Thursday just a few things to do before heading out, more internet on the boat still trying to catch up, but it can be very slow.  A little more hand laundry at the dock & boat put in order to go sailing.

Friday May 20th after Steve goes in to get a baguette, we get underway by 10:30 AM to travel about 10 miles to the neighboring island of Tahuata. 

Link to pictures;


Monday, May 16, 2016

Fatu Hiva, Marquesas, French Polynesia
Saturday May 7 thru Wednesday May 11, 2016

Our first land fall was at the island of Fatu Hiva / Fatuiva, as we approached from the east only high jagged steep mountains could be seen.  As we came around to the west side of the island the Baie Hanavave was in sight. [Bay of Virgins, actually originally named Bay des Verges (Bay of Penises) by the first Spanish explorers due the shape of a number of prominent rock formations.  But when the priests arrived, they changed that to Bay des Vierges (Bay of Virgins)].  The rock cliffs surrounded by green mountains and valleys is an impressive sight, looking just like it did to Captain Cook some 300 years ago.  We found a great spot to anchor in close in 24 feet of water by 9 AM, there were 7 other boats already anchored, one that had arrived just before us.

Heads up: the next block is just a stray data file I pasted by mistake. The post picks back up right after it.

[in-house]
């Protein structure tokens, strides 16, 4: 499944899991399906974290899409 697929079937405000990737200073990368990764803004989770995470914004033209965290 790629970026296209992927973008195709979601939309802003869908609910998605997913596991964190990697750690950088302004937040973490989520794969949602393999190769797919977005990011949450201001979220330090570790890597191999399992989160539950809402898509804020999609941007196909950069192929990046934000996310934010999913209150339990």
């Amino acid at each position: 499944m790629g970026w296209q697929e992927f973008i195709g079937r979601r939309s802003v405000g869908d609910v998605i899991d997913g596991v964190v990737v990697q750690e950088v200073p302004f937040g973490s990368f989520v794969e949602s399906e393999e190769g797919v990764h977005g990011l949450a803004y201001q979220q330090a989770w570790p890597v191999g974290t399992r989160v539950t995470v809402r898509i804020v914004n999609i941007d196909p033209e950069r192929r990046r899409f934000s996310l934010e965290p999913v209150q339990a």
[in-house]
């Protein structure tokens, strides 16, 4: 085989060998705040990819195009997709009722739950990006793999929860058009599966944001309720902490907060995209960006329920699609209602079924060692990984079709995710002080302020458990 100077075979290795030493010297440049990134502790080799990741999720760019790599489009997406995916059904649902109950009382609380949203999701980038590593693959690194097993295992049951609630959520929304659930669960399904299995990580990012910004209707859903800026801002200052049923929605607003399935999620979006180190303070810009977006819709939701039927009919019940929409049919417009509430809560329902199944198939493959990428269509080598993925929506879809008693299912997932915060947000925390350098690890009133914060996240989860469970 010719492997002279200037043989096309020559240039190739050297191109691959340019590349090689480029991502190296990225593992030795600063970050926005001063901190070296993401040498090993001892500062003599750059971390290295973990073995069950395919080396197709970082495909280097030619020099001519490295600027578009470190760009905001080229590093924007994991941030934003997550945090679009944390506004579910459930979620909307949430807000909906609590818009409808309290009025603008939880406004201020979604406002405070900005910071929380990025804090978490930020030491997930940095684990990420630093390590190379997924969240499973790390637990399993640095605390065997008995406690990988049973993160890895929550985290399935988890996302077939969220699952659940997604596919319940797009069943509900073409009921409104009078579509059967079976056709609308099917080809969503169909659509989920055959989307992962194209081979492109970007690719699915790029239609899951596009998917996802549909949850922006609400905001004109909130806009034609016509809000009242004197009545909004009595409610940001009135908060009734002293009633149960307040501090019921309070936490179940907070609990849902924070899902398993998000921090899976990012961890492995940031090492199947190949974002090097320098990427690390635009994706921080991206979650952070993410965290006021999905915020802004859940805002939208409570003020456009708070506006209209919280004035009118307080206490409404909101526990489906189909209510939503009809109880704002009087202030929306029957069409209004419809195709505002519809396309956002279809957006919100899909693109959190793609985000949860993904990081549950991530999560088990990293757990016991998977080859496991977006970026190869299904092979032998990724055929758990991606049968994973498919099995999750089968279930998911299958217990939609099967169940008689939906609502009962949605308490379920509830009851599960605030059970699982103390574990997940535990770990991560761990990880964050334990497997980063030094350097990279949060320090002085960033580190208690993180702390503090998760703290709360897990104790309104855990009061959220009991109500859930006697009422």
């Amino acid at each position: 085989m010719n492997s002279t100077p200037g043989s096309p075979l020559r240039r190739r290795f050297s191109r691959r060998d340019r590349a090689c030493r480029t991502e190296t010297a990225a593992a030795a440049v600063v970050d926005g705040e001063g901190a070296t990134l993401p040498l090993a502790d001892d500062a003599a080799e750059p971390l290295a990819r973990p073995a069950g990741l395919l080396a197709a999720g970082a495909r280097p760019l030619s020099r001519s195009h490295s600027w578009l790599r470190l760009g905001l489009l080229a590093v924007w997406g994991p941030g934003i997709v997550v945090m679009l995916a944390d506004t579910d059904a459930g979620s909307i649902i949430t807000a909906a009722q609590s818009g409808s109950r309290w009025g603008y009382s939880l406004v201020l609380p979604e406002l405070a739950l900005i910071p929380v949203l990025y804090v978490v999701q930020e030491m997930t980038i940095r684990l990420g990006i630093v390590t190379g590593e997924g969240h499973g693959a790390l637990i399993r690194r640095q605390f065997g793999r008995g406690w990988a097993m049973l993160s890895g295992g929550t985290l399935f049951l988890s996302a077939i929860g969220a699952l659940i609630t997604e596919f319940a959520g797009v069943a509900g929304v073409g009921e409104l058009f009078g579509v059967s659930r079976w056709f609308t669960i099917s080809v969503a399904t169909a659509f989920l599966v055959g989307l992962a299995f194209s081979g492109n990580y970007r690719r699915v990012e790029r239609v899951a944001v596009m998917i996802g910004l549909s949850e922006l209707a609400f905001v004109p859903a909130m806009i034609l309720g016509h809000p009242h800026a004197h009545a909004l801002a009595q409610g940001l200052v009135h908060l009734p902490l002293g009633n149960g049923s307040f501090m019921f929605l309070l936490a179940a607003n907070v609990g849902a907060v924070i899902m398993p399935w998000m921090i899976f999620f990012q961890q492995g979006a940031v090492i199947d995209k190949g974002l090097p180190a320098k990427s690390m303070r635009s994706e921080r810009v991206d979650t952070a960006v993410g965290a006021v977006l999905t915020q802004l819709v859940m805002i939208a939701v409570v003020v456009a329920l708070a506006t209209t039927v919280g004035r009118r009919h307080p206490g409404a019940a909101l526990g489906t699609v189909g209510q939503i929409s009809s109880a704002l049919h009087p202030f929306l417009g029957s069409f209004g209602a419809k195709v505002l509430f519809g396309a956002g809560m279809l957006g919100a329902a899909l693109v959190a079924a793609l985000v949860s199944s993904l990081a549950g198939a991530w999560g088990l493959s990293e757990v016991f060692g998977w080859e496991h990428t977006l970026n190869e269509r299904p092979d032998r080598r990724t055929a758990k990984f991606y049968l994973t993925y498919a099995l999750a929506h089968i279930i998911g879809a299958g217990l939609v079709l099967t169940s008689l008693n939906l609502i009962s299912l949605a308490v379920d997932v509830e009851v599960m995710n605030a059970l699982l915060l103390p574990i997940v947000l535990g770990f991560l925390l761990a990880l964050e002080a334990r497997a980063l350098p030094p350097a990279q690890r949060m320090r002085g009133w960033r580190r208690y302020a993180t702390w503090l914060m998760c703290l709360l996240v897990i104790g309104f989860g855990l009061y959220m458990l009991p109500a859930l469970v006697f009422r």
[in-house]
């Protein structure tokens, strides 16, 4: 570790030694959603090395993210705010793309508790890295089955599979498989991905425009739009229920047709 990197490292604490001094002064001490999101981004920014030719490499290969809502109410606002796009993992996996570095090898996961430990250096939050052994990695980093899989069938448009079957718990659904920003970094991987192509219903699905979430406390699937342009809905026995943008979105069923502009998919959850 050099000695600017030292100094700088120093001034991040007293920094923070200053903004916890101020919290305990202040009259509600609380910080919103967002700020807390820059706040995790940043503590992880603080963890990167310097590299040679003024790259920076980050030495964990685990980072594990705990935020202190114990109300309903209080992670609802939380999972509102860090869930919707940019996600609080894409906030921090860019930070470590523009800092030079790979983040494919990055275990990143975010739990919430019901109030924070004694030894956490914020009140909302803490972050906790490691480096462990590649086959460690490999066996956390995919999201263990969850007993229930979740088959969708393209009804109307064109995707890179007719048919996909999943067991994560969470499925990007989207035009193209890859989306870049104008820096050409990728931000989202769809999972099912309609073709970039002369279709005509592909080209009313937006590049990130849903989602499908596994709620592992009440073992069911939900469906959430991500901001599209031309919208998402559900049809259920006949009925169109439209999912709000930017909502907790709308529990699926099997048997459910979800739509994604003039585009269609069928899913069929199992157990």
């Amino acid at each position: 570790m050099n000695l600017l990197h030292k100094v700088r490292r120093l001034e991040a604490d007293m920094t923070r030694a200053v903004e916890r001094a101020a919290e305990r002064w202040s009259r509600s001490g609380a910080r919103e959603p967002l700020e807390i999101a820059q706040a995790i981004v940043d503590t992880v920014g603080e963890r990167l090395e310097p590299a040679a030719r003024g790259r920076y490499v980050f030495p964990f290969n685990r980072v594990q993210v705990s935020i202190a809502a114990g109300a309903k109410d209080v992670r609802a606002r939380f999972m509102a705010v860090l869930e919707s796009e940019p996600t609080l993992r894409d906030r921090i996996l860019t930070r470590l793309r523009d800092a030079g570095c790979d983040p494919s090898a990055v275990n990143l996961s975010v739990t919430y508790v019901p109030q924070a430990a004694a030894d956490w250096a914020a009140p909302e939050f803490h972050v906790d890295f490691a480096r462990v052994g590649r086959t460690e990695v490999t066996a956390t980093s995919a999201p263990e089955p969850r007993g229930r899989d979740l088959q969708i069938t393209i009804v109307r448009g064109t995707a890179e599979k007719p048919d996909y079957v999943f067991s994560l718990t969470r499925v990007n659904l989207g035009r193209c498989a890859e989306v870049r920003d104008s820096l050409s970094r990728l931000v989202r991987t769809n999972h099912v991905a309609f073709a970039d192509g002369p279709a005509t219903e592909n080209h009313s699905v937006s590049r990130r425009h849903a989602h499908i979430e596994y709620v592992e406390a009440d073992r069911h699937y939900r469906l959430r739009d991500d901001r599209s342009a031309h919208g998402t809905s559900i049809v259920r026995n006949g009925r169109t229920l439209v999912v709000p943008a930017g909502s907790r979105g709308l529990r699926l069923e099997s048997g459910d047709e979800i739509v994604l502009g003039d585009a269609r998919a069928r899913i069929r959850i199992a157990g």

I called my sister to let her now we had anchored safely.  Still tired from an uncomfortable last night at sea we went about cleaning the boat up a little.  Then launched the dinghy and mounted the outboard, it would not rotate well so Steve got the grease gun out and fixed that problem, glad that it started right up.  Fatu Hiva is not an official entry point to the Marquesas, but being a French territory they are not as strict with the rules.   We had talked to several boats that had stopped here first and had heard that this was not an uncommon practice.